About This Project

The explosive growth of three private water utility companies in the last 10 years raises fears that mankind may be losing control of its most vital resource to a handful of monopolistic corporations. In Europe and North America, analysts predict that within the next 15 years these companies will control 65 percent to 75 percent of what are now public waterworks.

The companies have worked closely with the World Bank and other international financial institutions to gain a foothold on every continent. They aggressively lobby for legislation and trade laws to force cities to privatize their water and set the agenda for debate on solutions to the world’s increasing water scarcity. The companies argue they are more efficient and cheaper than public utilities. Critics say they are predatory capitalists that ultimately plan to control the world’s water resources and drive up prices even as the gap between rich and poor widens. The fear is that accountability will vanish, and the world will lose control of its source of life.

Project Manager

William Marsden – award-winning Canadian journalist with The Gazette of Montreal coordinated the global investigation

Reporters

Bill Birnbauer investigated Australia’s problems with water privatization in Adelaide and Sydney

Bob Carty tracked the escalating privatization debate in Canada

Julio Godoy chronicled French dominance in the global water marketplace

Andreas Harsono investigated the political cronyism involved in Jakarta’s water privatization

Erika Hobbs examined how the private water industry’s increasing influence in Congress helped shape U.S. water policy

Roel Landingin tracked political connections of two global water companies’ and their struggles in supplying water to Manila

Daniel Politi assisted in the creation of the water company database and examined world trade and international aid issues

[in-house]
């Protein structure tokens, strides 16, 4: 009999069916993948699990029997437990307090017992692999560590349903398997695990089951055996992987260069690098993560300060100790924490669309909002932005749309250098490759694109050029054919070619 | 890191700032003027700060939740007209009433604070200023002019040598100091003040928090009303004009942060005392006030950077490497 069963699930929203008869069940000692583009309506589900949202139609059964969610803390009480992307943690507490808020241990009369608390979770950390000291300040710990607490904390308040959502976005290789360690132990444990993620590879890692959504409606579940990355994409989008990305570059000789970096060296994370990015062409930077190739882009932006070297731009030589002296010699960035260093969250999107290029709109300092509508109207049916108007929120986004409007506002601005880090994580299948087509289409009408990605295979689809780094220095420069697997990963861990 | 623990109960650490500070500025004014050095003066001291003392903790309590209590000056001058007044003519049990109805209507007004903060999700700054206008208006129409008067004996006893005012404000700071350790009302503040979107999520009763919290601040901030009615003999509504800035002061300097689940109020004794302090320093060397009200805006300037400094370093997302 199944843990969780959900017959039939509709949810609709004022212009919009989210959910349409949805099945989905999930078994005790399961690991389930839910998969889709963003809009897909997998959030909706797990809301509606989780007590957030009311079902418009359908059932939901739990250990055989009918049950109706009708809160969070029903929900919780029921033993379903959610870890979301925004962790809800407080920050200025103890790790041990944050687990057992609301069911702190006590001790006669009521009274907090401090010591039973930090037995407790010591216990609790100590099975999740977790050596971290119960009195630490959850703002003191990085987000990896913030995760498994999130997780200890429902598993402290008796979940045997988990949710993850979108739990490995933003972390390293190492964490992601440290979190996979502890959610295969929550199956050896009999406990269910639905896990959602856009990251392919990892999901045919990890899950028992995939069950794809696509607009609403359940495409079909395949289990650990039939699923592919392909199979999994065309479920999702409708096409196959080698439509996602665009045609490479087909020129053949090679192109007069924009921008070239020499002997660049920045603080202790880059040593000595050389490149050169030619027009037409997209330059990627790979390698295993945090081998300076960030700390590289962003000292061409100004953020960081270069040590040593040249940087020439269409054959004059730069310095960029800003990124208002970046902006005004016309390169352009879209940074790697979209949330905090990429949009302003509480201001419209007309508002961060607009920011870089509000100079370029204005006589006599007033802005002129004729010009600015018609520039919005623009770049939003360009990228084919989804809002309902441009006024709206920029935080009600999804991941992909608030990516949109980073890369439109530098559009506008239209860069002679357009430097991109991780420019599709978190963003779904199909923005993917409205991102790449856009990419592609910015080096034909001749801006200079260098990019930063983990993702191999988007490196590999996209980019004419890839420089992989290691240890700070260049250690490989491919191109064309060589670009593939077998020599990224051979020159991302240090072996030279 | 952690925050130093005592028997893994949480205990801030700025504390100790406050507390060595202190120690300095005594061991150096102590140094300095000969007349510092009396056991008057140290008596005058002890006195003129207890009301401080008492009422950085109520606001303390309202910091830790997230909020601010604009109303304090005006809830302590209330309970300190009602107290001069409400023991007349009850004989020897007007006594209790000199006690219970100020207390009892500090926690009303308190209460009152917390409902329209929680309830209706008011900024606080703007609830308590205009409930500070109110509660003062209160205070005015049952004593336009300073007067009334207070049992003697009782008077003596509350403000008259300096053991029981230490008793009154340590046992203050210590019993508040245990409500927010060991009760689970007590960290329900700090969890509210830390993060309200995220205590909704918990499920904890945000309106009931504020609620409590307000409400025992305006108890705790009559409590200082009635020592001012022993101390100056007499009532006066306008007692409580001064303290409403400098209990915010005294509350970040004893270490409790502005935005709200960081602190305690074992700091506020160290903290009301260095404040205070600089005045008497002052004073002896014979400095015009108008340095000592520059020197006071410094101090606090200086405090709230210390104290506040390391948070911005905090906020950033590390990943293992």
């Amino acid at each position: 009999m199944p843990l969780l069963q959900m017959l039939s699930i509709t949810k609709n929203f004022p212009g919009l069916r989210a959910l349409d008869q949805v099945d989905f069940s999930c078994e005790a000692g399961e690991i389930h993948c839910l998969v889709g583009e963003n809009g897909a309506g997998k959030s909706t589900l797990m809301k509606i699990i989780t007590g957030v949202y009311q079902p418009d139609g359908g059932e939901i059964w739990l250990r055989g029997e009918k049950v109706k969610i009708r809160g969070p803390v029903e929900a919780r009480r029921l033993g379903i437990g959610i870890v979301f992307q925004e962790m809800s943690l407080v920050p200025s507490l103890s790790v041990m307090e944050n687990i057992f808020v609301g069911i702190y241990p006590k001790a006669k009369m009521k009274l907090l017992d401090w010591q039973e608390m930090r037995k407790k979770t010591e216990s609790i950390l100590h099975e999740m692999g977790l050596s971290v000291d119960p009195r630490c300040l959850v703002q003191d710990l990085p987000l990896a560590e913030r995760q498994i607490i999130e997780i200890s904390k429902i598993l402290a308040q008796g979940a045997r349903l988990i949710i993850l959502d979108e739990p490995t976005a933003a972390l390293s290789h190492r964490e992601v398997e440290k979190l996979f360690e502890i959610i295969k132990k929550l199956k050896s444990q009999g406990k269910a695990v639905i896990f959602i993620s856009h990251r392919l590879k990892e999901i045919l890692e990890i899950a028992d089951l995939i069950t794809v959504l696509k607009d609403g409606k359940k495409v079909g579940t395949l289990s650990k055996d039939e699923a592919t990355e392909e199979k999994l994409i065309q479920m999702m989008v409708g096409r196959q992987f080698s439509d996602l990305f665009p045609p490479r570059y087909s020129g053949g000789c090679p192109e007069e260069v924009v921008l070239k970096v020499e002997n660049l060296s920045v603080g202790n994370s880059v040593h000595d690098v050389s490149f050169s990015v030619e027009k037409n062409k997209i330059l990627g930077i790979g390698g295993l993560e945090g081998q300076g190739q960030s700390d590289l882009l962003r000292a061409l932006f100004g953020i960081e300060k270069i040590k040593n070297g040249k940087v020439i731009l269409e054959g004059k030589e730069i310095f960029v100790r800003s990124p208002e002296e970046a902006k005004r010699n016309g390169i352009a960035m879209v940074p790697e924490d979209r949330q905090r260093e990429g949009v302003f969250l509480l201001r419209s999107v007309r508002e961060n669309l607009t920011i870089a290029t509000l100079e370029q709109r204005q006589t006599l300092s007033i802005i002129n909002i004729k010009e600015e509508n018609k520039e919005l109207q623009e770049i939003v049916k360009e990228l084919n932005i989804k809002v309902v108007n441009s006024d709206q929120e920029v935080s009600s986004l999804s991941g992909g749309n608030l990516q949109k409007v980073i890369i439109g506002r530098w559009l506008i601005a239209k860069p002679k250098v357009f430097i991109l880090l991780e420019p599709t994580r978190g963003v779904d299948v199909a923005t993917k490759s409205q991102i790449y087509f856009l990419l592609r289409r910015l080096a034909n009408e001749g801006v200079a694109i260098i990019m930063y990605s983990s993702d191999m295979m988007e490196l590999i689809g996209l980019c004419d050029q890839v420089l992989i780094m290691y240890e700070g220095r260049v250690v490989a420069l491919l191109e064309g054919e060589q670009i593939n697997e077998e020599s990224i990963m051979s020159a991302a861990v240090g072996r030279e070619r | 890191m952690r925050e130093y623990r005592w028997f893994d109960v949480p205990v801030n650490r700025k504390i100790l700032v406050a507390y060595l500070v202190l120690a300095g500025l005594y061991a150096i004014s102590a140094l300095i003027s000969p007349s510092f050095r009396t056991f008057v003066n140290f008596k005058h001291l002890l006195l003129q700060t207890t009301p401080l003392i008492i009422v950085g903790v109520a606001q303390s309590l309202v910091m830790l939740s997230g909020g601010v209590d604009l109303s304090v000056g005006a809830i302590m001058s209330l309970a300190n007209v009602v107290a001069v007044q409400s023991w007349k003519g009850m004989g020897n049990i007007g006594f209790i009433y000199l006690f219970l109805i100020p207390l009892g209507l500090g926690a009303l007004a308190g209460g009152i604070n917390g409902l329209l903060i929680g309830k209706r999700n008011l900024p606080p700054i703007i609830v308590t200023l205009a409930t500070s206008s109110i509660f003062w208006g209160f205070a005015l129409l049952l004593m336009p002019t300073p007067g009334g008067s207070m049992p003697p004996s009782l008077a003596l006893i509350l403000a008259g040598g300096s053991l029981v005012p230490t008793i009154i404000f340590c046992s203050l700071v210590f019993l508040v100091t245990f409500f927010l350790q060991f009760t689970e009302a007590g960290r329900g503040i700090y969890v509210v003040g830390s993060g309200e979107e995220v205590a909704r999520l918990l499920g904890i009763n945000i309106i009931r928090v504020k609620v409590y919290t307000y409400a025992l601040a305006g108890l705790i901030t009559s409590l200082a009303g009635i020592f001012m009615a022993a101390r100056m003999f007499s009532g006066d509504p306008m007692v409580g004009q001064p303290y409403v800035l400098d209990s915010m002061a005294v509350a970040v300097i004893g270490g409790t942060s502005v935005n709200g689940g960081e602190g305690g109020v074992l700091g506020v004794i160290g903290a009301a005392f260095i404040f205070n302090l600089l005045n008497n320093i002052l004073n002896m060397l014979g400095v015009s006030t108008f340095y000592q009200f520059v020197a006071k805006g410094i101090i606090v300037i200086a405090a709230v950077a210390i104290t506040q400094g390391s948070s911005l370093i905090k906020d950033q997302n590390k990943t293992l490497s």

María Teresa Ronderos contrasted Cartagena’s water privatization deal with Bogota’s successful municipal water utility

Daniel Santoro examined how Aguas Argentinas, the World Bank’s model for privatization, is crumbling under debt

Jacques Pauw probed South Africa’s experience with water privatization and cholera

Researchers

Gina Bramuuci

Samiya Edwards

Carlos Huertas

Morgan Jindrich

Rakesh Kalshian

Miglena Mantcheva

Adam Mayle

Patrick Murck

Muneeza Naqvi

Laura Peterson

Jonathan Werve

Bob Williams

André Verlöy

Shaun Young

Editors

Arthur Allen project editor, International Consortium of Investigative Journalists

Bill Allison managing editor, Center for Public Integrity

Maud S. Beelman director, International Consortium of Investigative Journalists

Charles Lewis executive director, Center for Public Integrity

Aron Pilhofer database editor, Center for Public Integrity

Peter Newbatt Smith research editor, Center for Public Integrity

Production support

M. Asif Ismail

Javed Khan

Han Nguyen

Scott Singleton

Joseph Williams

This investigation was supported by grants from the Park Foundation, Inc. and the Fund for Constitutional Government.

National President Judy Darcy
Canada

Hard water: The Uphill Campaign to Privatize Canada’s Waterworks

Feb 13, 2003
the australian flag
Australia

The big pong down under

Feb 13, 2003
San Francisco's Golden Gate Bridge
United States

Low rates, needed repairs lure ‘big water’ to Uncle Sam’s plumbing

Feb 12, 2003
Water Barons

Water system troubles a troubled city

Feb 12, 2003
The Canal Walk in Indianapolis.
Water Barons

Indianapolis opts to control its water

Feb 12, 2003
Bogota city, Colombia
Colombia

A tale of two cities

Feb 11, 2003
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